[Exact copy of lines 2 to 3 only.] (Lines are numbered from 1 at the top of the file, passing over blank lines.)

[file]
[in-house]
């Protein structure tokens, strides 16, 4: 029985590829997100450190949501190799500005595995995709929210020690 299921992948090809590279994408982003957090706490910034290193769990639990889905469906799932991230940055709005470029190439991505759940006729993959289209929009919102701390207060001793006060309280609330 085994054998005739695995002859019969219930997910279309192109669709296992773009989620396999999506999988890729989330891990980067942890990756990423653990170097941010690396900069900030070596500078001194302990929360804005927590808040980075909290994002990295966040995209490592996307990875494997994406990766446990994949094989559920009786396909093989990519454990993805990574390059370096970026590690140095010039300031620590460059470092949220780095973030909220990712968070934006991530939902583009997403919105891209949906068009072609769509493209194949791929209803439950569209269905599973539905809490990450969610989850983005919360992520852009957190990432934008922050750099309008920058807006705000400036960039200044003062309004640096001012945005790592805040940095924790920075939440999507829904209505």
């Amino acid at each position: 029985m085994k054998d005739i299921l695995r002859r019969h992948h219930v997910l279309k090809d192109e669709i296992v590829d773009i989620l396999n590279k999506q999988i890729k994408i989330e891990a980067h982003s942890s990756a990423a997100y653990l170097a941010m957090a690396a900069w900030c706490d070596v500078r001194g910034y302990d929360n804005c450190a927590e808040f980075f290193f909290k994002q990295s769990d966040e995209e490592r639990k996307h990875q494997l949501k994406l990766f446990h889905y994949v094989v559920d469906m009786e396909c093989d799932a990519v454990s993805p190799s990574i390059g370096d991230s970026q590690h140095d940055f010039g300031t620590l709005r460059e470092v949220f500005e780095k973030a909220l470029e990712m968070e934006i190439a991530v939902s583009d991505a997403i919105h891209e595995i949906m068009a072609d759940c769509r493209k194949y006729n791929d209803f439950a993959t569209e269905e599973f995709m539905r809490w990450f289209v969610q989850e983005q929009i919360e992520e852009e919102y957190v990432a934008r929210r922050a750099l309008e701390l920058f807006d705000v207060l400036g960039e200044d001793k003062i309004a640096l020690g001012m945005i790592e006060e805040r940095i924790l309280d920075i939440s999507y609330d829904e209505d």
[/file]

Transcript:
């Protein structure tokens, strides 16, 4: 029985590829997100450190949501190799500005595995995709929210020690 299921992948090809590279994408982003957090706490910034290193769990639990889905469906799932991230940055709005470029190439991505759940006729993959289209929009919102701390207060001793006060309280609330 085994054998005739695995002859019969219930997910279309192109669709296992773009989620396999999506999988890729989330891990980067942890990756990423653990170097941010690396900069900030070596500078001194302990929360804005927590808040980075909290994002990295966040995209490592996307990875494997994406990766446990994949094989559920009786396909093989990519454990993805990574390059370096970026590690140095010039300031620590460059470092949220780095973030909220990712968070934006991530939902583009997403919105891209949906068009072609769509493209194949791929209803439950569209269905599973539905809490990450969610989850983005919360992520852009957190990432934008922050750099309008920058807006705000400036960039200044003062309004640096001012945005790592805040940095924790920075939440999507829904209505």
């Amino acid at each position: 029985m085994k054998d005739i299921l695995r002859r019969h992948h219930v997910l279309k090809d192109e669709i296992v590829d773009i989620l396999n590279k999506q999988i890729k994408i989330e891990a980067h982003s942890s990756a990423a997100y653990l170097a941010m957090a690396a900069w900030c706490d070596v500078r001194g910034y302990d929360n804005c450190a927590e808040f980075f290193f909290k994002q990295s769990d966040e995209e490592r639990k996307h990875q494997l949501k994406l990766f446990h889905y994949v094989v559920d469906m009786e396909c093989d799932a990519v454990s993805p190799s990574i390059g370096d991230s970026q590690h140095d940055f010039g300031t620590l709005r460059e470092v949220f500005e780095k973030a909220l470029e990712m968070e934006i190439a991530v939902s583009d991505a997403i919105h891209e595995i949906m068009a072609d759940c769509r493209k194949y006729n791929d209803f439950a993959t569209e269905e599973f995709m539905r809490w990450f289209v969610q989850e983005q929009i919360e992520e852009e919102y957190v990432a934008r929210r922050a750099l309008e701390l920058f807006d705000v207060l400036g960039e200044d001793k003062i309004a640096l020690g001012m945005i790592e006060e805040r940095i924790l309280d920075i939440s999507y609330d829904e209505d």